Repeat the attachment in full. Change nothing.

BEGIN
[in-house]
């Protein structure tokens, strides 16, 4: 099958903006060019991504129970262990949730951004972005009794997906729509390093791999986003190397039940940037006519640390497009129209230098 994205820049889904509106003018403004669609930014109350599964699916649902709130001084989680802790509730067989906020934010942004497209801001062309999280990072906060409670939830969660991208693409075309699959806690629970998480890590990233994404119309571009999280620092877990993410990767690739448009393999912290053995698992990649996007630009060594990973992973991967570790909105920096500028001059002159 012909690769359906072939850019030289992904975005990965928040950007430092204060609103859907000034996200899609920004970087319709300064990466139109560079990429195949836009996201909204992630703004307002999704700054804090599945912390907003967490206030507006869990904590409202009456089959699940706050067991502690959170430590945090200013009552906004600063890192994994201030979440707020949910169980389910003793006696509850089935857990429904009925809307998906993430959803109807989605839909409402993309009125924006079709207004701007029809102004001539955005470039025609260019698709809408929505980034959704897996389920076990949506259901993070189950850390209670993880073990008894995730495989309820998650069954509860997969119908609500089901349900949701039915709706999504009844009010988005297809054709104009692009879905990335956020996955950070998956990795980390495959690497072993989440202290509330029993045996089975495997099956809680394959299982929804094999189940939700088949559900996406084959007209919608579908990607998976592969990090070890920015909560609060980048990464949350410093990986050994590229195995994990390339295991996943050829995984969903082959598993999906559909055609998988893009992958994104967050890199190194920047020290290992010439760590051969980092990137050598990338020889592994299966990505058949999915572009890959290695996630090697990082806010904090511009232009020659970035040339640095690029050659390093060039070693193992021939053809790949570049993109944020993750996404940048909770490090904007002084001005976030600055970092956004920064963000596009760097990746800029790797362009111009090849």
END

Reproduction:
[in-house]
């Protein structure tokens, strides 16, 4: 099958903006060019991504129970262990949730951004972005009794997906729509390093791999986003190397039940940037006519640390497009129209230098 994205820049889904509106003018403004669609930014109350599964699916649902709130001084989680802790509730067989906020934010942004497209801001062309999280990072906060409670939830969660991208693409075309699959806690629970998480890590990233994404119309571009999280620092877990993410990767690739448009393999912290053995698992990649996007630009060594990973992973991967570790909105920096500028001059002159 012909690769359906072939850019030289992904975005990965928040950007430092204060609103859907000034996200899609920004970087319709300064990466139109560079990429195949836009996201909204992630703004307002999704700054804090599945912390907003967490206030507006869990904590409202009456089959699940706050067991502690959170430590945090200013009552906004600063890192994994201030979440707020949910169980389910003793006696509850089935857990429904009925809307998906993430959803109807989605839909409402993309009125924006079709207004701007029809102004001539955005470039025609260019698709809408929505980034959704897996389920076990949506259901993070189950850390209670993880073990008894995730495989309820998650069954509860997969119908609500089901349900949701039915709706999504009844009010988005297809054709104009692009879905990335956020996955950070998956990795980390495959690497072993989440202290509330029993045996089975495997099956809680394959299982929804094999189940939700088949559900996406084959007209919608579908990607998976592969990090070890920015909560609060980048990464949350410093990986050994590229195995994990390339295991996943050829995984969903082959598993999906559909055609998988893009992958994104967050890199190194920047020290290992010439760590051969980092990137050598990338020889592994299966990505058949999915572009890959290695996630090697990082806010904090511009232009020659970035040339640095690029050659390093060039070693193992021939053809790949570049993109944020993750996404940048909770490090904007002084001005976030600055970092956004920064963000596009760097990746800029790797362009111009090849």